The Thomas K-670 was built by the E.R. Thomas Motor Company in Buffalo, NY from 1903 to 1913. Some say a few were built later, but there are no records past 1913. Only two are known to exist.
The car is powered by a 786 cubic-inch (12.8-liter) engine that offers 72.6 horsepower. It has a 5.5 x 5.5-inch bore & stroke. it was a big expensive car that was very fast. It sold for $6,000, which was a lot of money in 1911.
This strong runner rests on a 140-inch wheelbase and has dual chain drive.
A Model K-6-70 won the famous New York to Paris race in 1908. It was a stock vehicle that came directly from the factory with no special preparation. The racers continued to Paris eventually covering 22,000 miles in 169 days.
The car was brought out of storage about eight years ago to start the restoration. The previous owner lost interest in the car and Mr. McMullen purchased the car and finished the restoration.
The Erwin Ross (E.R.) Thomas Motor Company produced automobiles from 1902 through 1919. Production transpired in Buffalo, New York. The first cars produced by the company appeared in 1903 and were mostly small runabouts with seating for two. The company had begun like so many other auto-manufacturing firms at the time - through a bicycle business. Thomas had been building bicycles for several companies before making the switch to automotive production.
The first E.R. Thomas Motor cars were powered by a vertically-mounted water-cooled straight-three cylinder engine that produced just over 20 horsepower. The engine was mated to a two-speed planetary gearbox.
As times progressed, so did the E.R. Thomas Motor Cars. The Company did much to promote their vehicles and to attract customers, such as painting the cars in bright and attractive colors. The cars became more powerful and elegant and became renowned for their reliability and endurance.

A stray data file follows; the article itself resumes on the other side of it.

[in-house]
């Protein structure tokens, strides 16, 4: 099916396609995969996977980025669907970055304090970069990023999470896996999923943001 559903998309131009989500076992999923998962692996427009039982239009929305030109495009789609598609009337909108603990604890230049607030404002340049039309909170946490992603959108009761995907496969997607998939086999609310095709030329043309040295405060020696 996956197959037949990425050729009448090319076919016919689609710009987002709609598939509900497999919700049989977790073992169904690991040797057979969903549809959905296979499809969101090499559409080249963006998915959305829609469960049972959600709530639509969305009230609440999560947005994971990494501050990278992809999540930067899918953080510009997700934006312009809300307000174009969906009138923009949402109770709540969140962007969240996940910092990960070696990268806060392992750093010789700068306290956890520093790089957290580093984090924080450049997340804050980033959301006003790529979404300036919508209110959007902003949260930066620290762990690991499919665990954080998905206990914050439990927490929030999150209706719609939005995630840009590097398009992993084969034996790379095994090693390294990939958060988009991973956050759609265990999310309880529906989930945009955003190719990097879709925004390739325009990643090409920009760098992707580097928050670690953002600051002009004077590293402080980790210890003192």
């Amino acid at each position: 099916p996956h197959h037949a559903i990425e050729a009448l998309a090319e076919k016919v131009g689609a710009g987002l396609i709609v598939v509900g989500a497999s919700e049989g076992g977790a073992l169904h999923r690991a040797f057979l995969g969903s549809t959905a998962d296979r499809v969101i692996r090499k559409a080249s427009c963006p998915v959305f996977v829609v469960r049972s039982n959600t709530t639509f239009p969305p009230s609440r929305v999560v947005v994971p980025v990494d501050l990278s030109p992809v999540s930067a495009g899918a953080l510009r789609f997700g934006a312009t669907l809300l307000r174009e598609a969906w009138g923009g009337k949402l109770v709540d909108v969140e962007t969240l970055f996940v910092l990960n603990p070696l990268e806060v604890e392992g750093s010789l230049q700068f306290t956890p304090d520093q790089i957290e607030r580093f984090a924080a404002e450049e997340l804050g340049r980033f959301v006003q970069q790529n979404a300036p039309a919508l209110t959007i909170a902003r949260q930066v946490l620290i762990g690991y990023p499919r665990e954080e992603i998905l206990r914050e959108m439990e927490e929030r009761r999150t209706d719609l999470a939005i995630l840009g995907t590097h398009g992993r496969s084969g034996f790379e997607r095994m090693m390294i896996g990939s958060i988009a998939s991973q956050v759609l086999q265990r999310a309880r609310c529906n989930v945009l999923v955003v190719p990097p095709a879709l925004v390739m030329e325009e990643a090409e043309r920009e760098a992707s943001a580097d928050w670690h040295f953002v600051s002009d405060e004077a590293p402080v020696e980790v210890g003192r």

In 1908, an E.R. Thomas Car was entered into 'The Great Race' which ran from New York to Paris. The decision was made at the last minute and there was little time to properly adapt the car for the race. Instead, the company pulled one from the production line and entered it into the race. The race began at New York during the winter and proceeded for San Francisco. The entrants then loaded onto a boat and traveled to Alaska and then Siberia. Once they arrived at Siberia, the race continued.
The Race was actually won in 169 days, and covered 22,000 miles. 13341 miles were actually driven. At the conclusion of the race, ending in Paris, it was an E.R. Thomas in first place, claiming the overall victory.
Demand for the E.R. Thomas Motor cars increased after the heroic victory. In 1911, the company only produced six-cylinder cars. Within a year, the car had entered into receivership and purchased by C.A. Finnegan of the Empire Smelting Company.By Daniel Vaughan | Sep 2008